Chehel Sotoun palace: a former home of opulence

November 9, 2016 - 18:10

TEHRAN - Chehel Sotoun, located in the central Iranian city of Isfahan, is a surviving 17th-century palace, which used to be part of the royal precinct that stretched between Naqsh-e Jahan (Imam) Sq. and Chahar Bagh Abbasi St.

The Safavid-era palace was built as a pleasure pavilion and reception hall midst of a large park, itself an exemplar of the Persian Garden which has been inscribed on the UNESCO World Heritage list.

The name of the palace, which literally means “Forty Columns”, derives from the illusion that the twenty columns of the front portico are doubled by the reflecting pool to the south.

The palace is entered via an elegant terrace that connects a pattern of Persian garden to an interior of elaborate design and splendor.

Chehel Sotoun boasts eye-catching frescos that depict multitudes of human figures, royal meetings, and battle scenes amongst them: the reception of an Uzbek King in 1646 and the infamous Battle of Chaldiran against the Ottoman Sultan Selim I.

Based on historical records, the building was initially constructed in the mid-17th century and rebuilt in 1706 following a raging fire.

Here is a select of comments that visitors to the palace have posted to TripAdvisor, one of the most popular travel websites in the world:

“Pleasant”

A little oasis of peace and quiet with its own absorbing history and its part in them. Relaxing and recommended. (Ray C. from the UK, visited October 2016)

“Palace, garden, nice wall paintings”

Huge and beautiful garden surrounding this palace. The palace itself is not that big. But the highlight are the six big paintings on the inside walls. The colors and the details really standout. (Chai T. from Thailand; visited October 2016)

“A highlight in Isfahan”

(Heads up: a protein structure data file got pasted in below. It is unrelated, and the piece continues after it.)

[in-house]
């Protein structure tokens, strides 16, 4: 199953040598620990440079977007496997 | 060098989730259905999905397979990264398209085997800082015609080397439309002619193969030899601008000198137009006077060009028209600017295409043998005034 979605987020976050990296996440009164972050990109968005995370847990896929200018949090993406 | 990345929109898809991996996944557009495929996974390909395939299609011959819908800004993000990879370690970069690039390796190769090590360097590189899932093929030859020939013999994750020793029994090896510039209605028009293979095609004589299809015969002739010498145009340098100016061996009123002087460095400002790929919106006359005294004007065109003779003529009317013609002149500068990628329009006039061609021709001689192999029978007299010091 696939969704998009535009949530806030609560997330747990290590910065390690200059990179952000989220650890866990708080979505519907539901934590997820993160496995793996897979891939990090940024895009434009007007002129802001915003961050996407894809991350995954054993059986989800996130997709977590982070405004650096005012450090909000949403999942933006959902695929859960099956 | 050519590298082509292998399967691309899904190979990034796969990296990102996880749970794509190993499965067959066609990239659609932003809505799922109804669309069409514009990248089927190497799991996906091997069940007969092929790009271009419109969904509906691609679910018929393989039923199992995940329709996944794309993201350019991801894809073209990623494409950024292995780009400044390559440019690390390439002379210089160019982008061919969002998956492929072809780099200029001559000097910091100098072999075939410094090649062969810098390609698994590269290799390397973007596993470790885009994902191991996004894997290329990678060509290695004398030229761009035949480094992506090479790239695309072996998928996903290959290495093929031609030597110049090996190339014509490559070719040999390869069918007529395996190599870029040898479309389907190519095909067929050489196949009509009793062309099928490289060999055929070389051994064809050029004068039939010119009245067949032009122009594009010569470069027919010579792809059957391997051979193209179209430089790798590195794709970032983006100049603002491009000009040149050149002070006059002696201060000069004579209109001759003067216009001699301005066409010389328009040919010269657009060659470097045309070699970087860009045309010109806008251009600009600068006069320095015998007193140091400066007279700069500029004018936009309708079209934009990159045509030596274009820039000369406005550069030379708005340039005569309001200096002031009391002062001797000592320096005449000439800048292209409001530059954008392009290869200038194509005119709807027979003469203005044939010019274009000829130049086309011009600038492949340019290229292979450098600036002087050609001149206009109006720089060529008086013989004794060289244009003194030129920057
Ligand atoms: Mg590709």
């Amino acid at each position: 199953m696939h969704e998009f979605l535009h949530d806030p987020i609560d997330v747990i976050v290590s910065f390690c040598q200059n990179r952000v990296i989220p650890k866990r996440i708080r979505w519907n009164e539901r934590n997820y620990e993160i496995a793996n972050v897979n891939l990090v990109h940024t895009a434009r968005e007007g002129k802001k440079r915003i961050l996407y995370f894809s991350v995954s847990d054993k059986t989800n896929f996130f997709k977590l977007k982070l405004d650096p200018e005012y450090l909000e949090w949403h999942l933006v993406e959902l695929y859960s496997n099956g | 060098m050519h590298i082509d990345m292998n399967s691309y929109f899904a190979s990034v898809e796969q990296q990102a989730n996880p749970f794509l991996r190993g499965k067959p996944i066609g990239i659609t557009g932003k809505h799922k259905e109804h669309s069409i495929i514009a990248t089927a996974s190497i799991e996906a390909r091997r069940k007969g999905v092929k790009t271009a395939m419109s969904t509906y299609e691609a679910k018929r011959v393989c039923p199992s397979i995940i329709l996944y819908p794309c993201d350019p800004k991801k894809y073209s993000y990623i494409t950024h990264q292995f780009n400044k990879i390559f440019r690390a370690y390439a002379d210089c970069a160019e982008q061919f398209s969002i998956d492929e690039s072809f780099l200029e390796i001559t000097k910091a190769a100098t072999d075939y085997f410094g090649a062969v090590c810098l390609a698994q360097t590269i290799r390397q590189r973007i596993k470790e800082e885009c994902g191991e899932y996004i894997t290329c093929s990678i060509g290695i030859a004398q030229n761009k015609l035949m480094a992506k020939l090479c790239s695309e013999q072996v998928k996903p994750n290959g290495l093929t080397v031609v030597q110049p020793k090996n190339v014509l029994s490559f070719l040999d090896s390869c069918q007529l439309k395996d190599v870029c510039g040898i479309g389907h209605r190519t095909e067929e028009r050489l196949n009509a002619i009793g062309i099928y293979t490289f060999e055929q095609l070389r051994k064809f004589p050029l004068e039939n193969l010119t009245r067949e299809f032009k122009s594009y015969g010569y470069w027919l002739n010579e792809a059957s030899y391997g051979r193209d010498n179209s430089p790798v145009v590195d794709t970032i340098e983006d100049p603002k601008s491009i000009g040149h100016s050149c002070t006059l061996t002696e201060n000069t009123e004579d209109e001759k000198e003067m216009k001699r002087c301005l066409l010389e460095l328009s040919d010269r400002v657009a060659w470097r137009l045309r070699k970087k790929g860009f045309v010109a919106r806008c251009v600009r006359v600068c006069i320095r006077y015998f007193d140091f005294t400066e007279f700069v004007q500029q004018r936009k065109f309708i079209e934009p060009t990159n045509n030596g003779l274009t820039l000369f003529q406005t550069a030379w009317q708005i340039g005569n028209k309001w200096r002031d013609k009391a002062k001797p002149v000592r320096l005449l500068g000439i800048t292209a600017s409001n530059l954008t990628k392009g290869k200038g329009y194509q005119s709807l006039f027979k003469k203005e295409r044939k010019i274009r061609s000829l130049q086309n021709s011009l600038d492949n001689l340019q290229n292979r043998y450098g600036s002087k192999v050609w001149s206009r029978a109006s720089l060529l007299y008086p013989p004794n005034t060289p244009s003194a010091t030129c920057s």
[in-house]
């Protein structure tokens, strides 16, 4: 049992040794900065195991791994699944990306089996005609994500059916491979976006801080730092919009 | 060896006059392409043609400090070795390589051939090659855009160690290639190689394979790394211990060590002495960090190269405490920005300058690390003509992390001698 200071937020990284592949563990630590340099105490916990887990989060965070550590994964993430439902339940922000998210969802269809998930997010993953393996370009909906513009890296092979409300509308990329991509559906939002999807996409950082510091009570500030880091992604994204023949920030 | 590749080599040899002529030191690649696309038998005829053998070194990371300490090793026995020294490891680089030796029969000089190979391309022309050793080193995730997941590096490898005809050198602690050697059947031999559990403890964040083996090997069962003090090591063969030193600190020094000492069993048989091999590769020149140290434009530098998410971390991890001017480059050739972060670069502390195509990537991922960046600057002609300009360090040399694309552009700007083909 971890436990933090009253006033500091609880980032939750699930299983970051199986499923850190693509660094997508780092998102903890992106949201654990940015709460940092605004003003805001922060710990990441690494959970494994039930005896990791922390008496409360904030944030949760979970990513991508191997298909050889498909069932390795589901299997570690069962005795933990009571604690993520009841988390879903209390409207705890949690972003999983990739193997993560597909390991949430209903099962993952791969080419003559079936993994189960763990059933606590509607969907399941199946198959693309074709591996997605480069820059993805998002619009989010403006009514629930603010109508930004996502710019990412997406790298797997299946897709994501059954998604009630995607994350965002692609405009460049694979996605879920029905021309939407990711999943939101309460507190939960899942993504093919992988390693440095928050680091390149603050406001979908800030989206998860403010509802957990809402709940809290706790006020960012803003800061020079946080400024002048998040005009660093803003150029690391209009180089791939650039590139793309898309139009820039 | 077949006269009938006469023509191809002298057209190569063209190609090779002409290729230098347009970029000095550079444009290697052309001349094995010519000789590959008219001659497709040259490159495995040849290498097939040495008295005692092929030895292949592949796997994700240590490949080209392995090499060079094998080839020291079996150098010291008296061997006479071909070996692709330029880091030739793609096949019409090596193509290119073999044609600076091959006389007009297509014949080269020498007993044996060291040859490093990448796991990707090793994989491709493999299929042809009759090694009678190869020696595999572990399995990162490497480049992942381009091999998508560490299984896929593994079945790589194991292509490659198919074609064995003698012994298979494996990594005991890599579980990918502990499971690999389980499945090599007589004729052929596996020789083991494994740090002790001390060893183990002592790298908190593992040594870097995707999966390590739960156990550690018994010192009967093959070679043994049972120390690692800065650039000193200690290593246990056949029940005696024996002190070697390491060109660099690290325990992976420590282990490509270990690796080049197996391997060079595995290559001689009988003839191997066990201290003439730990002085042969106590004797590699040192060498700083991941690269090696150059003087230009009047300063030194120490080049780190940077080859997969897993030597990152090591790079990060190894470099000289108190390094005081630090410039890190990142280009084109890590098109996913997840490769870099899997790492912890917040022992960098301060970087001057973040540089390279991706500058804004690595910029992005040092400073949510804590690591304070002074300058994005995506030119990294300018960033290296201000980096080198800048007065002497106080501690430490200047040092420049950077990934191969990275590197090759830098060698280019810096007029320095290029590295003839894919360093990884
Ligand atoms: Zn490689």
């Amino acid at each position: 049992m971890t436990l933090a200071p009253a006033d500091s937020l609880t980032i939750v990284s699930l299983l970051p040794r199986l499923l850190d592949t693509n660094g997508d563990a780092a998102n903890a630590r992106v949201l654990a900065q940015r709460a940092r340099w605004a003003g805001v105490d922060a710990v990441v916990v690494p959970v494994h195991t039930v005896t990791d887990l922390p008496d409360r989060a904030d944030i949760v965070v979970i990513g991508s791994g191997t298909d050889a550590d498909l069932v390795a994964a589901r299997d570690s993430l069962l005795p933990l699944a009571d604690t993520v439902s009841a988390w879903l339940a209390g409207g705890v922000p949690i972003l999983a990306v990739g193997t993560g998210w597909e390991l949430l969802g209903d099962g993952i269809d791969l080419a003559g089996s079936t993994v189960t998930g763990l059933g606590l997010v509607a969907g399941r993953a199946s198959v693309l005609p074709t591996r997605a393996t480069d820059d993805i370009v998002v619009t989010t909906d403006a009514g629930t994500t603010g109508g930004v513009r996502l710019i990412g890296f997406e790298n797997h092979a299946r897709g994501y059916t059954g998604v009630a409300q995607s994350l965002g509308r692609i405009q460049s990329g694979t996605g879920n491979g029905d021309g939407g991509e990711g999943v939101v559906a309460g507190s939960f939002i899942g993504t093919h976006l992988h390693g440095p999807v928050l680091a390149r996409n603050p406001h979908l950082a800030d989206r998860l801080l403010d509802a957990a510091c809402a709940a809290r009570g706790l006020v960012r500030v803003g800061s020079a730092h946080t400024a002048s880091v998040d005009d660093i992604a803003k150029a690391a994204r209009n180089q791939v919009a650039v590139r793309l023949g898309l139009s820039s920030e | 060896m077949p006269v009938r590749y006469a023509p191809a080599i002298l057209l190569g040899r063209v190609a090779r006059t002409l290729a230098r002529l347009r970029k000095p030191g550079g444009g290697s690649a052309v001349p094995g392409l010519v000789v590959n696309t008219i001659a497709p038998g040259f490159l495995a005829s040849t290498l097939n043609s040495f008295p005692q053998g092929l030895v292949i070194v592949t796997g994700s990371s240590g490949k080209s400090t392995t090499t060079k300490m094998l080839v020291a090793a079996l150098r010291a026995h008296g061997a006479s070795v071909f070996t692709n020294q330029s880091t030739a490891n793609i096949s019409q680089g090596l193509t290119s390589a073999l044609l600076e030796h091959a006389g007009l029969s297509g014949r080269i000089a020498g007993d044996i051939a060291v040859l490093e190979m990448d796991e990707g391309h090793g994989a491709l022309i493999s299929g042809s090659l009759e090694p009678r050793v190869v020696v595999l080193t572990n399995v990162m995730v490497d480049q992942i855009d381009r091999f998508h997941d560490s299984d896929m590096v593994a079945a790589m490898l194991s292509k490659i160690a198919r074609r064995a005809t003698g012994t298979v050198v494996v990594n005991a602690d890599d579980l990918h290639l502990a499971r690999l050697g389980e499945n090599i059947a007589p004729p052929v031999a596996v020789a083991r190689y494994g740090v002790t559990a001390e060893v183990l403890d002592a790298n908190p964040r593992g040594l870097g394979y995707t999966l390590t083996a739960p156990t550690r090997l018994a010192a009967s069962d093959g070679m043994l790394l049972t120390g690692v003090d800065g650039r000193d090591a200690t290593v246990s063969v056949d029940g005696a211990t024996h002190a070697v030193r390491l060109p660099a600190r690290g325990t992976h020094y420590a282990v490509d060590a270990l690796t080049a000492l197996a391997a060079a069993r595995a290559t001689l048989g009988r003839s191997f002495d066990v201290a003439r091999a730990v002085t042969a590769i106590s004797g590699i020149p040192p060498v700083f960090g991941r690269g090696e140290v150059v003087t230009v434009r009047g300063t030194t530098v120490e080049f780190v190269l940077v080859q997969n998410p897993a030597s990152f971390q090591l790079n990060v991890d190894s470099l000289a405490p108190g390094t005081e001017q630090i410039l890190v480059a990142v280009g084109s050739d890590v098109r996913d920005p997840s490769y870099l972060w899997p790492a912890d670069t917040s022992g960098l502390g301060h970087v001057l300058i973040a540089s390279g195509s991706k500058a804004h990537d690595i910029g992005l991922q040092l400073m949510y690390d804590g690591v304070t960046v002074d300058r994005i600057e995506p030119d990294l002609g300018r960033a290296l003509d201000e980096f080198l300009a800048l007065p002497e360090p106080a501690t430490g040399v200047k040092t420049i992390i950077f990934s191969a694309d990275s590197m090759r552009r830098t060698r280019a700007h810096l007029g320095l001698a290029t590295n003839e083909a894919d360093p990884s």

Among all the attractions in Isfahan, Chehel Sotun is my number 2 favor after masjed-e sheikh lotfollah.

The palace is wonderfully designed, although the 20 slim columns on the terrace and the rectangular pond in front of them are both elegant, I think the real gem are the exquisite mirror works at the ceilings and the interesting and well preserved / restored frescos inside the main hall.

I am not a garden person but I found the garden there very pleasant. Well worth a leisurely stroll. (Pchu from Australia, visited September 2016)

“We Were Blown Away”

This attraction exceeded our expectations! The palace was stunning and the wall paintings were exquisite. It is definitely a must see if you visit Isfahan. The gardens were also lovely and provided a nice relief from the busy city traffic. A tip – don’t buy the postcards sold within the premises. The same postcards are sold just at the gates for half of the price! (Eileen S. from Malaysia, visited October 2016)

An undated photo above depicts majestic frescos that enriches interior atmosphere of the Chehel Sotoun, a Safavid-era palace located in the central Iranian city of Isfahan.

AFM/MG

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